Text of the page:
Evolution of Technology in Inventory Management – Paul Trudgian

Inventory Management has long been a headache we suffer, and an unwieldy beast we attempt to tame. It’s a complex and demanding task of checking and rechecking stock, and never actually quite being able to say ‘job done’ before it all changes again.

Yet it is imperative to the successful running of any retail or manufacturing business. When mistakes happen, they hit the business in two main ways: cost and inefficiency.

Technology is seeking to help assuage these inventory management problems, and that technology is becoming increasingly advanced. The purpose is to remove the manual elements of inventory management that are slow and open the possibility for errors. Every business now uses some technology, in some way, to help with their inventory management. But is it enough?


Why Technological Advances are Needed

Inventory managers know their job. However, their jobs are increasingly in a different landscape to just a few years ago. In fact, changes to businesses and the supply chain landscape are being driven by technology. It’s hugely changed businesses and the way they function. These changes are still happening, but it’s worth understanding what’s happening, why, and what the future holds.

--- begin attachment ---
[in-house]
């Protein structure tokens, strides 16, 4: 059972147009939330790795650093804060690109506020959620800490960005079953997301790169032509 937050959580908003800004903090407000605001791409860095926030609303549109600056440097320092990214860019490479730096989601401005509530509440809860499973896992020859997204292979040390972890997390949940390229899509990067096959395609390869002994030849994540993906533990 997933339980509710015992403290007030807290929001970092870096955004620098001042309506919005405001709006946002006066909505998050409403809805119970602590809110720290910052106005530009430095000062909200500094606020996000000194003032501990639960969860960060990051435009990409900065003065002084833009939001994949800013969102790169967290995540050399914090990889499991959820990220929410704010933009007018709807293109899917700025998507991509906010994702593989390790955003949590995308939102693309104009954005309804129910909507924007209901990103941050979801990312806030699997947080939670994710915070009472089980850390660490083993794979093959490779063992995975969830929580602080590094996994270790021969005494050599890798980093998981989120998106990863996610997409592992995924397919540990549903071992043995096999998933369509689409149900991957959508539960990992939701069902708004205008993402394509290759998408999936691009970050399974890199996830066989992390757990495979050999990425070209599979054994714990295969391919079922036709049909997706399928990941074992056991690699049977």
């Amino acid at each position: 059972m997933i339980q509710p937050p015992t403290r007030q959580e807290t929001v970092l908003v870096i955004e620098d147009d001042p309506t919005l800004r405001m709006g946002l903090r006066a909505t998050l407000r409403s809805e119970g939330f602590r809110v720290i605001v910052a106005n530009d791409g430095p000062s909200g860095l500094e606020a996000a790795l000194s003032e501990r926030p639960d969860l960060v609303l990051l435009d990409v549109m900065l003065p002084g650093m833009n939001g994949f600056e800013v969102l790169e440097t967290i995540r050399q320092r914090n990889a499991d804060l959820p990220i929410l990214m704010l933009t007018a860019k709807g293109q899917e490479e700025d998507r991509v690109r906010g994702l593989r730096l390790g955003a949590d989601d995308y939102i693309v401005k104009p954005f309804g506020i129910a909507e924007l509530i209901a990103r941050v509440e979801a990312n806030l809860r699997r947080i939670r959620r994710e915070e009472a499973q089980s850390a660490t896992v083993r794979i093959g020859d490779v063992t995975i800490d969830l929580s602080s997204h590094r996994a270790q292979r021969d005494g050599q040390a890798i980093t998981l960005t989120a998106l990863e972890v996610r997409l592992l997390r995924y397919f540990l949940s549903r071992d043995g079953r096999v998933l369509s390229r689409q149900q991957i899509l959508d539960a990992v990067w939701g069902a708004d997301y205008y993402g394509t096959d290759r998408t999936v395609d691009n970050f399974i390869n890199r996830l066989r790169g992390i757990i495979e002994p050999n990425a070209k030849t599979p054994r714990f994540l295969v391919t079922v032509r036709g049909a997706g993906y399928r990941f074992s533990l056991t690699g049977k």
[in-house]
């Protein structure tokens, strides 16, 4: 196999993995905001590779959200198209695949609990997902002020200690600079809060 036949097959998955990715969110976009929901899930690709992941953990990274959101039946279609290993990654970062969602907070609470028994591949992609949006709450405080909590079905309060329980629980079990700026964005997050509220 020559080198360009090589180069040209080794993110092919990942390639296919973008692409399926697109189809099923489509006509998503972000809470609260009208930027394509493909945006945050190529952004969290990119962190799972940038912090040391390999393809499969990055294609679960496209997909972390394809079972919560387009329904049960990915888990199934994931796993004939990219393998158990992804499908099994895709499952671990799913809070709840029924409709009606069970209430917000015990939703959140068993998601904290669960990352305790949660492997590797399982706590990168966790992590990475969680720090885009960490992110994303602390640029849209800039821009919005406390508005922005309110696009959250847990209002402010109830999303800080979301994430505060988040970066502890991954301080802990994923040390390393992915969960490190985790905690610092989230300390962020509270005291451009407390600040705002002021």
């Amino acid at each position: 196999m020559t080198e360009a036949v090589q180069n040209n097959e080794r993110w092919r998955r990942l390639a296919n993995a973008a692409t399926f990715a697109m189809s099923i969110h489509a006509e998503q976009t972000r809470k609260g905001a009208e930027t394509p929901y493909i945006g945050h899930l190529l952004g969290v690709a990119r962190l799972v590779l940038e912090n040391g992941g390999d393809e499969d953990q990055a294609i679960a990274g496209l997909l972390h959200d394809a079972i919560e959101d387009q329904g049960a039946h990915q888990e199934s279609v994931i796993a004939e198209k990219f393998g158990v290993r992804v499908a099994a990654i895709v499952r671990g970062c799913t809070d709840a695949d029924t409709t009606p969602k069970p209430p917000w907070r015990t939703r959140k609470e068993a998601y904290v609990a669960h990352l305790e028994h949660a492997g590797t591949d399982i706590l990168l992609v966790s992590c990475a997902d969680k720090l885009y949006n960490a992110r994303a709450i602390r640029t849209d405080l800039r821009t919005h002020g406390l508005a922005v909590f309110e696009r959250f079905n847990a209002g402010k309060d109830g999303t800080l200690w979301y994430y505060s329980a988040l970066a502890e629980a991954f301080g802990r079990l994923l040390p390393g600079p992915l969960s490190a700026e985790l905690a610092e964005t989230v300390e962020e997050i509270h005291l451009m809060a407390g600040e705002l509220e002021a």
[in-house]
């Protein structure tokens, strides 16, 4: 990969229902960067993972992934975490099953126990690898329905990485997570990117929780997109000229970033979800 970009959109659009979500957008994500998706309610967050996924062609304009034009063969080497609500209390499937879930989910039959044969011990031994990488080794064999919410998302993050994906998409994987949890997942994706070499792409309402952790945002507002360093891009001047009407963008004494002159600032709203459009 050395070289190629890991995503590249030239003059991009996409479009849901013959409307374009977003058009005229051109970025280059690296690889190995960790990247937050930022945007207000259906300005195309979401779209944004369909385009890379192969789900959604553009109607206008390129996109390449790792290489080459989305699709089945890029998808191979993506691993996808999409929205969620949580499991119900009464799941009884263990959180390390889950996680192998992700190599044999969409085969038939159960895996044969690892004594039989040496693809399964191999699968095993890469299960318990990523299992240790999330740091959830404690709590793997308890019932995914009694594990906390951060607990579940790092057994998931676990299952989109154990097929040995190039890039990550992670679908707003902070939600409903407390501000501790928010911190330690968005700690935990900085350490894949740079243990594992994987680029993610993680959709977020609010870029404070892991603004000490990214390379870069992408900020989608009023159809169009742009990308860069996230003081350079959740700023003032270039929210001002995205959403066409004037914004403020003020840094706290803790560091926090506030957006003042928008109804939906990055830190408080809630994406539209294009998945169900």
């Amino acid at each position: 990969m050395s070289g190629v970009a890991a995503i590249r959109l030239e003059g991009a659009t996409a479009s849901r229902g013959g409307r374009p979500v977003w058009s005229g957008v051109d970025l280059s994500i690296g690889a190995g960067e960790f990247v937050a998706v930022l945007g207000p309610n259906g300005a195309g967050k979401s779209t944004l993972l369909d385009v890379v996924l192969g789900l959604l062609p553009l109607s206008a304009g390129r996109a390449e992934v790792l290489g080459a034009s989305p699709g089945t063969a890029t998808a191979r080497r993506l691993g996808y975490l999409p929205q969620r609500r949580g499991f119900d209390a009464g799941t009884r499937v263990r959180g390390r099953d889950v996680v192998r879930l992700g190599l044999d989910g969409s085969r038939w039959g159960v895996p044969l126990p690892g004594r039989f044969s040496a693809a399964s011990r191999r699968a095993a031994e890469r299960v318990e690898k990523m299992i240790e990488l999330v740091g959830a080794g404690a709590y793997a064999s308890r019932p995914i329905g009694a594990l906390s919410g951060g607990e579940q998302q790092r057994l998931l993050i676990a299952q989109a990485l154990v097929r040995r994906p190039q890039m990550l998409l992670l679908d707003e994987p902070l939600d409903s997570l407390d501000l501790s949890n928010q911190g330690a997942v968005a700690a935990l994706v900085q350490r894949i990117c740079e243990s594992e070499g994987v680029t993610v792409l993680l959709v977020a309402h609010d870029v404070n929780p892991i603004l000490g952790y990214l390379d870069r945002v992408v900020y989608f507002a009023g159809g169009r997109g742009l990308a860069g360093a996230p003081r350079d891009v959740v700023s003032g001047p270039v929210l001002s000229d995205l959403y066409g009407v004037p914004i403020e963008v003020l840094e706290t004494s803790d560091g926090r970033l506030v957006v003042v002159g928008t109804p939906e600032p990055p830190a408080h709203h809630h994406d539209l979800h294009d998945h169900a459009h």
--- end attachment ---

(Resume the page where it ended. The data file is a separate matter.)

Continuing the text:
Real-Time Updates in Inventory Management

The traditional manual model of inventory management meant that nothing was ever actually accurate or a true picture. The manual method required someone to physically look at orders coming in versus those going out, and physically counting inventory and noting it down.

Therefore, by its very nature, it couldn’t be done continually. It was usually done at periods determined by the type of business, but certainly not real-time. What’s more, being a manual process, you couldn’t verify its accuracy easily. And there are always going to be mistakes when it’s a human doing the job – especially a repetitive and laborious one.

Now, however, technological advances mean that we can use RFID technology to track goods and manage our inventory. The tags and scanners, from the inventory tracking technology, automate the process and keep a track of everything going into, and out of, the warehouse – on a continual basis. Each time a product is moved, it’s logged. You can trace every individual item down to the precise location, and per second.